How Many Distortions Can a Wind Lobbyist Cram into One Talking Point?

by William Yeatman on June 2, 2011

in Blog

Post image for How Many Distortions Can a Wind Lobbyist Cram into One Talking Point?

The answer is three, the same number of licks it takes an owl to reach the center of a Tootsie Pop.

American Wind Energy Association CEO Denise Bode recently appeared on Fox Business News to promote wind power. At the 6:45 mark of her segment, she defended wind energy subsidies with a flurry of misinformation and wishful thinking. Here’s the exchange,

Fox Business News Question: “If wind truly is cracked up to be the way you say it is, why do we have to subsidize it? Why can’t private markets fund this, and immediately have it be profitable?

Denise Bode Answer: “Let me tell you, this is a great deal. We have one tax incentive that supports wind*, and it’s allowed to expire every other year. The fossil fuel industry has had those tax subsidies that are 5 times more**, and they are permanent. What we’re saying, is if you help us get up to scale, by making it a long term policy, or, if you want to take away all [subsidies], on both sides, we will compete***, but you can’t do both. You can’t just talk about wind subsidies, and not also talk about fossil fuel subsidies.”

Fact Check

*For starters, it’s not true that wind enjoys only “one tax incentive.” The Energy Improvement and Extension Act of 2008 created an investment tax credit for purchasers of small-scale wind turbines. Moreover, there are many types of subsidies in addition to “tax incentives.” Thanks to the Stimulus, for example, utility-scale wind projects that break ground by December are eligible for a direct grant from the Treasury Department for up to 30 percent of capital costs. And the wind energy industry is also a major beneficiary of loan guarantees through the Department of Energy Loan Programs Office. Most importantly, 31 States and the District of Columbia, representing more than 70 percent of the U.S. population, have enacted green energy production quotas, known as renewable electricity standards, that force utilities to buy green energy.  As wind energy is the most mature renewable energy industry, it is the most economic way to meet these renewable electricity mandates. Therefore, an enormous demand for wind energy is guaranteed by law. So why must the taxpayer also subsidize its supply?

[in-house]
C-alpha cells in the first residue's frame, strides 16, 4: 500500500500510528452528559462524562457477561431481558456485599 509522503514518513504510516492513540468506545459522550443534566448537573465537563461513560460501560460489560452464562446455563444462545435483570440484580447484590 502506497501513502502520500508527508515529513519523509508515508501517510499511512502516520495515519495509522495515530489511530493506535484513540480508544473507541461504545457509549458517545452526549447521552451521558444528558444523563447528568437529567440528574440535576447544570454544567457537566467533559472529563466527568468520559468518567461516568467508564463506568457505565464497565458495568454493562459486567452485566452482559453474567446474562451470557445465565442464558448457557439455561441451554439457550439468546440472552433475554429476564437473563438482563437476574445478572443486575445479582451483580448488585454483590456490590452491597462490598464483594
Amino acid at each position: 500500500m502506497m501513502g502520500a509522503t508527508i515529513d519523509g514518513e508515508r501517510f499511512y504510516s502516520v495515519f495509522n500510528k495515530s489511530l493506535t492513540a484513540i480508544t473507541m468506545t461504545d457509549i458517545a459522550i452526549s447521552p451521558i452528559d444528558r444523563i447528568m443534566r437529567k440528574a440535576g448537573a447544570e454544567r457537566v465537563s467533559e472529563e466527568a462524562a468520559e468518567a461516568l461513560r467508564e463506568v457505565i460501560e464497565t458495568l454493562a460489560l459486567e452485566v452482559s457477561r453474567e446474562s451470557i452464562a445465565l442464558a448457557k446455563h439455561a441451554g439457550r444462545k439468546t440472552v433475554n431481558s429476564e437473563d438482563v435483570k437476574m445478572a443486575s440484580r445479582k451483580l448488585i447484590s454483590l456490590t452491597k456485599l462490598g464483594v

**It’s also not true that “fossil fuel subsidies…are 5 times more” generous than wind energy subsidies. According to the Energy Information Agency, wind is subsidized about $23 per megawatt hour, while coal is subsidized about 40 cents a megawatt hour.

***Are you kidding me? Oh Lord, how I wish the Congress would test Ms. Bode’s contention that unreliable, expensive wind energy can compete with reliable, affordable conventional energy, on a level playing field. In fact, conventional electricity generation, like coal and natural gas, exists because utilities want to buy it, while renewable electricity generation, like wind and solar, exists only by the grace of political favoritism. Absent taxpayer give-aways, there would be no wind industry in America. The same does not hold true for conventional energy.

chris y June 3, 2011 at 8:25 am

Fossil fuels are also a source of tax revenues. What is the equivalent BTU tax applied to wind energy, or any renewable for that matter? Equalizing this anti-subsidy must also be part of leveling the field.

Ronaldo June 3, 2011 at 12:32 pm

Always a problem when the renewable-energy crowd start talking about subsidies. They refer to totals rather than per unit. Per unit, subsidies to renewables dwarf those to fossil fuels by a large margin.

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